I asked, “How long has your boss been performing this service?”

“Ten years.”

I then asked for the boss’s hourly rate.

“$175 an hour.”

“So, assuming a conservative workload of 40 hours a week for 50 weeks a year, we can estimate your boss works at least 2000 hours a year.  He’s been doing this for 10 years and at an hourly rate of $175 an hour, this means that your boss’s experience and expertise could be fairly valued at least $3.5 million dollars—and here you want to give away that much value for the cost of a paperback.

After that comment, our client’s face looked confused—struggling to grasp the significance of the comment.

I continued, “Listen, I think it is a great thing that you want to pass on useful and specialized skills to others in your industry.  It’s obvious that this will benefit them.  All we’re saying that it should work for you, too.  Don’t you think that the value you offer is worth more than the cost of a book?”  We then went on to talk about creating educational content for participants at a more favorable price point.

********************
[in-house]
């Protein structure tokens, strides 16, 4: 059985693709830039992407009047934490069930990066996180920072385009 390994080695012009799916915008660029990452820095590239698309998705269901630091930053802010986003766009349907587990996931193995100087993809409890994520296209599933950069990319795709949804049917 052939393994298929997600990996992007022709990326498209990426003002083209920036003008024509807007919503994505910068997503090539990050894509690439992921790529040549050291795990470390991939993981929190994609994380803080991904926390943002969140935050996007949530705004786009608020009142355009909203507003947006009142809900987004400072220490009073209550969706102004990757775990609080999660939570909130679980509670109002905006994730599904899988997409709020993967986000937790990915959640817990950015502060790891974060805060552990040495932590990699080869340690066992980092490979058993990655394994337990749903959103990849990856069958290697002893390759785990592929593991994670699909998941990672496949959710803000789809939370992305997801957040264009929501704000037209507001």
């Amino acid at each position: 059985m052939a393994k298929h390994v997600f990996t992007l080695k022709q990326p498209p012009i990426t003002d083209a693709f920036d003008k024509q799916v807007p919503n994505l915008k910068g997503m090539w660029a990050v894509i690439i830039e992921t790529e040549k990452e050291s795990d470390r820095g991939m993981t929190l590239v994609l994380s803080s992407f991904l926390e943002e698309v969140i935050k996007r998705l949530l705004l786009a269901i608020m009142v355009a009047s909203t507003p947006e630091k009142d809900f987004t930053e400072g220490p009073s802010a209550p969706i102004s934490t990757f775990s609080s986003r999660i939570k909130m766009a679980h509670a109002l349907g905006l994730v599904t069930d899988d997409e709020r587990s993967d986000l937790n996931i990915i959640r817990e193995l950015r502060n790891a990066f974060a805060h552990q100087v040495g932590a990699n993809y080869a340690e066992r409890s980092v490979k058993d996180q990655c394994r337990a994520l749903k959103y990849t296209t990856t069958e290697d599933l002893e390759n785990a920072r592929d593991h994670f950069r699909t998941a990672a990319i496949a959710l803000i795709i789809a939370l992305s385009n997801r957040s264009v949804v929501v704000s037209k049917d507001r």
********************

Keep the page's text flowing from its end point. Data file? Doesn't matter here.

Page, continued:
Takeaway

The point of the lesson is that it is vitally important to appropriately value your offering.  Not only is this a function of one’s realization of the economic value of what you have to offer, but also to have the self-esteem necessary to demand appropriate compensation for that value.

Entrepreneur’s Challenge: I Don’t Feel Comfortable with Self-Promotion

The Challenge of Self-Promotion

Stand out from the crowd

Stand out from the crowd

Self-promotion doesn’t come naturally to us.

In general, Americans have a distinctive mentality.  Americans love the underdog story.  The United States’ democratic tradition means that we have a natural predisposition toward egalitarianism and that it is somewhat taboo to set ourselves apart from others.  Humility is a wonderful virtue.

When it comes to marketing and promotion, however, excessive humility becomes detrimental to one’s ability to touch and impact others.  One challenge of new entrepreneurs is to how to resolve the conflict between one’s predilection for humility and one’s need to promote oneself and one’s business.